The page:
Rocky and rudderless
I’ll freely admit that I never tire of the chuckles I get when county commissioners start discussing something, anything. Following where it goes is often like trying to win a Whack-A-Mole game while juggling five china plates.
Monday’s discussion about whether to reimburse Myron Schmidt a whopping $375 for cleaning out a ditch was rather straightforward by comparison. Schmidt asked, and commissioners turned him down because — get ready for this — it’s policy that people get permission before doing anything about their roads and ditches.
We don’t disagree with the principle at all. It’s common sense. Preapproval helps to determine if the proposed fix is appropriate, and also helps to allocate budget dollars effectively.
What’s wrong about that rationale is that there IS no policy.
Commissioners affirmed as much Monday when they freely admitted having paid others for repairs they had done without prior permission. Those weren’t exceptions, as they claimed, because there’s never been a policy established. There have been a lot of wagging mouths saying there should be one, and a lot of ideas about what it should say, and that’s it. While a written policy is supposedly in the works, there isn’t one.
Of course, if commissioners hadn’t agreed to pay triple the reasonable rate to rent a building for planning and zoning when they were functioning rent-free just a block away, there would’ve been money to pay Schmidt for his troubles.
Schmidt already had done a favor for the road and bridge department, letting them use his golf course parking lot for their trucks. Superintendent Jesse Hamm said the clogged ditch was on his list, but he just hadn’t got to it yet.
Perhaps Schmidt would have had more luck getting his $375 if he had tallied up what the hourly parking fees would have been, or the amount saved on gasoline or diesel fuel through reduced mileage. Dump trucks have a little more impact on parking lots than golf carts.
But it was time to make a stand on something, and $375 must have seemed as good an opportunity for commissioners to pull together for the good of the county and enforce a policy that doesn’t exist.
Granted, one is supposedly being written, but unseen drafts are to policy what toothpicks are to supporting an elephant — worthless.
Even if there was a real policy, why would we expect commissioners to follow it? We have a genuine example of their disdain for policy in the still-existing neighborhood revitalization program.
It wasn’t too long after I came back to the Record that I called commissioners to task when they gave a five-year tax abatement to someone who didn’t even apply for it until after the project involved was finished.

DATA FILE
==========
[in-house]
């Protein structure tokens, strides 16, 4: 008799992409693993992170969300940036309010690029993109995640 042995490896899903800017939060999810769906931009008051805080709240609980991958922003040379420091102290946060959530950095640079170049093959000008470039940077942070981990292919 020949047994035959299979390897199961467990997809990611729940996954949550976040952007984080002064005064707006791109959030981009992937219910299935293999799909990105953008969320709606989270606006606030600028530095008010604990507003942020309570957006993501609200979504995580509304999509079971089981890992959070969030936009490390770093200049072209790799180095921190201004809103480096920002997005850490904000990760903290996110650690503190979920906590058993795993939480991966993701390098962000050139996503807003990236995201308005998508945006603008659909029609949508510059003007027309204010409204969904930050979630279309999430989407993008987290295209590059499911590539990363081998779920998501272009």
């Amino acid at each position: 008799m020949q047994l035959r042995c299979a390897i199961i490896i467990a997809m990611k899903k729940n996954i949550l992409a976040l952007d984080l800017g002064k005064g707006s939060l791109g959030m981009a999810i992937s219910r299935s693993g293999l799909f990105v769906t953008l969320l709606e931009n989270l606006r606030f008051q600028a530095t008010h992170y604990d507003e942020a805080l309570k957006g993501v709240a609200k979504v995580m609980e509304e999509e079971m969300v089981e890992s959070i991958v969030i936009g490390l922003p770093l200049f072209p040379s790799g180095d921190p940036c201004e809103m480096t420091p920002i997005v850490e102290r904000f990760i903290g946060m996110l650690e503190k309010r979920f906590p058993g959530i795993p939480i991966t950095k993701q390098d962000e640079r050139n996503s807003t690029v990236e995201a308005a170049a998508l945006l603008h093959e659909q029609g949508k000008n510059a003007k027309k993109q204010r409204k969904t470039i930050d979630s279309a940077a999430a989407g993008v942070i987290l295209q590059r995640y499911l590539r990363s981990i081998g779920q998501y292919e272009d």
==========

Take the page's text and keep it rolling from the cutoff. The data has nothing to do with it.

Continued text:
The policy was, and still is, written and clear: An application must be submitted and approved before construction begins, not after. Tax breaks are supposed to be an incentive to build, not a reward after the fact.
Commissioners didn’t care. They did it again, and once again, we took them to task in this column. Eventually they decided they should take a look at how the program was working.
Almost no one receiving the tax breaks said that they were an incentive to build. They would have done their projects anyway. The program with a noble purpose wasn’t at all delivering on its promise to stimulate development. In that respect, it was a total failure.
Never mind the facts, commissioners said. Let’s just set it aside for now and see about building a new transfer station, or adding on to the courthouse, or moving departments out of the Bowron building so we can abandon it in horrid condition. We’ll get to that neighborhood revitalization thing later.
Much later, they finally did. They took a look at it again last year, and discovered absolutely nothing new. It still wasn’t doing what it was supposed to do. The county was still giving away our tax dollars as a pat on the back to folks who didn’t need it.
And what did our champions of fiscal responsibility and policy do about it?
Absolutely nothing. The program is still there. Applications are open. People can still get unnecessary handouts for projects that ultimately do little to revitalize neighborhoods.
Schmidt’s unique little golf course pulls a whole bunch of folks into the county who have no other reason to be here. It’s a well-designed, well-kept executive par-3 course that gives golfers fun and a challenge in a picturesque setting.
It would appear that if Schmidt wants to try again at getting reimbursed for his efforts, he might have better luck if he first puts a couple hundred cows around the course.
I’m sure there must be a policy somewhere that limits the number of bovine hazards per hole, or one that restricts the overall level of methane generated by a golf course. If there is, then Schmidt stands a decent chance of having it ignored. If there isn’t, then he has at least two or three years to try before someone decides to make an example of him again. Commissioners may not be the same by then, but it would seem there’s little more enduring in county government than ineptness. It’s almost as if it’s a policy. Or not.
— david colburn
Last modified May 24, 2018